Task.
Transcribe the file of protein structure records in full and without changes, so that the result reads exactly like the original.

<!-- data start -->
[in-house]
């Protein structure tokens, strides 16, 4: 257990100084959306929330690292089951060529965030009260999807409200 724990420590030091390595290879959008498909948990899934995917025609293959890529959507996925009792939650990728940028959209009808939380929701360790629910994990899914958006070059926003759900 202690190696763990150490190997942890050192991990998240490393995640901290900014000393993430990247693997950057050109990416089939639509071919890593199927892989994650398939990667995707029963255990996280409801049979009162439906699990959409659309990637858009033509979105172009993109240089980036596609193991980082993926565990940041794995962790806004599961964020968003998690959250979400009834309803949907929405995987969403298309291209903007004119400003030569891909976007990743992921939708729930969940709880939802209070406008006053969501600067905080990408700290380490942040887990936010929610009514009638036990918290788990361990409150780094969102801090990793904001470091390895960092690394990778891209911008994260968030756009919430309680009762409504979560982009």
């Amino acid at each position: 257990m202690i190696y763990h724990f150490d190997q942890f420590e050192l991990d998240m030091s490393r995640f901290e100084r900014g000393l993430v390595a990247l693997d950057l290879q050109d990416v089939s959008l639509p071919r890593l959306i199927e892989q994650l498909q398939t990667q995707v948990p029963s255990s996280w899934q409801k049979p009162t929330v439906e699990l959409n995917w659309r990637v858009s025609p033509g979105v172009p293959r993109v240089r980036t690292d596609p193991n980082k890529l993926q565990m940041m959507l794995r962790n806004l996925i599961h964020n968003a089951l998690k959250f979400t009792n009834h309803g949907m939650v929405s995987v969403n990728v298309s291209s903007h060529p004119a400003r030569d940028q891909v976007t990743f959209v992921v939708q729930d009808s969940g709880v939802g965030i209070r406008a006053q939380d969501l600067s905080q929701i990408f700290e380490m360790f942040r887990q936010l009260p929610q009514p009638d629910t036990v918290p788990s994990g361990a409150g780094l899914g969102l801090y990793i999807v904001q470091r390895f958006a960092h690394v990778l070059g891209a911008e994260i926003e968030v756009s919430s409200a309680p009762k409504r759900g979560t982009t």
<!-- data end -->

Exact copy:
[in-house]
């Protein structure tokens, strides 16, 4: 257990100084959306929330690292089951060529965030009260999807409200 724990420590030091390595290879959008498909948990899934995917025609293959890529959507996925009792939650990728940028959209009808939380929701360790629910994990899914958006070059926003759900 202690190696763990150490190997942890050192991990998240490393995640901290900014000393993430990247693997950057050109990416089939639509071919890593199927892989994650398939990667995707029963255990996280409801049979009162439906699990959409659309990637858009033509979105172009993109240089980036596609193991980082993926565990940041794995962790806004599961964020968003998690959250979400009834309803949907929405995987969403298309291209903007004119400003030569891909976007990743992921939708729930969940709880939802209070406008006053969501600067905080990408700290380490942040887990936010929610009514009638036990918290788990361990409150780094969102801090990793904001470091390895960092690394990778891209911008994260968030756009919430309680009762409504979560982009």
């Amino acid at each position: 257990m202690i190696y763990h724990f150490d190997q942890f420590e050192l991990d998240m030091s490393r995640f901290e100084r900014g000393l993430v390595a990247l693997d950057l290879q050109d990416v089939s959008l639509p071919r890593l959306i199927e892989q994650l498909q398939t990667q995707v948990p029963s255990s996280w899934q409801k049979p009162t929330v439906e699990l959409n995917w659309r990637v858009s025609p033509g979105v172009p293959r993109v240089r980036t690292d596609p193991n980082k890529l993926q565990m940041m959507l794995r962790n806004l996925i599961h964020n968003a089951l998690k959250f979400t009792n009834h309803g949907m939650v929405s995987v969403n990728v298309s291209s903007h060529p004119a400003r030569d940028q891909v976007t990743f959209v992921v939708q729930d009808s969940g709880v939802g965030i209070r406008a006053q939380d969501l600067s905080q929701i990408f700290e380490m360790f942040r887990q936010l009260p929610q009514p009638d629910t036990v918290p788990s994990g361990a409150g780094l899914g969102l801090y990793i999807v904001q470091r390895f958006a960092h690394v990778l070059g891209a911008e994260i926003e968030v756009s919430s409200a309680p009762k409504r759900g979560t982009t």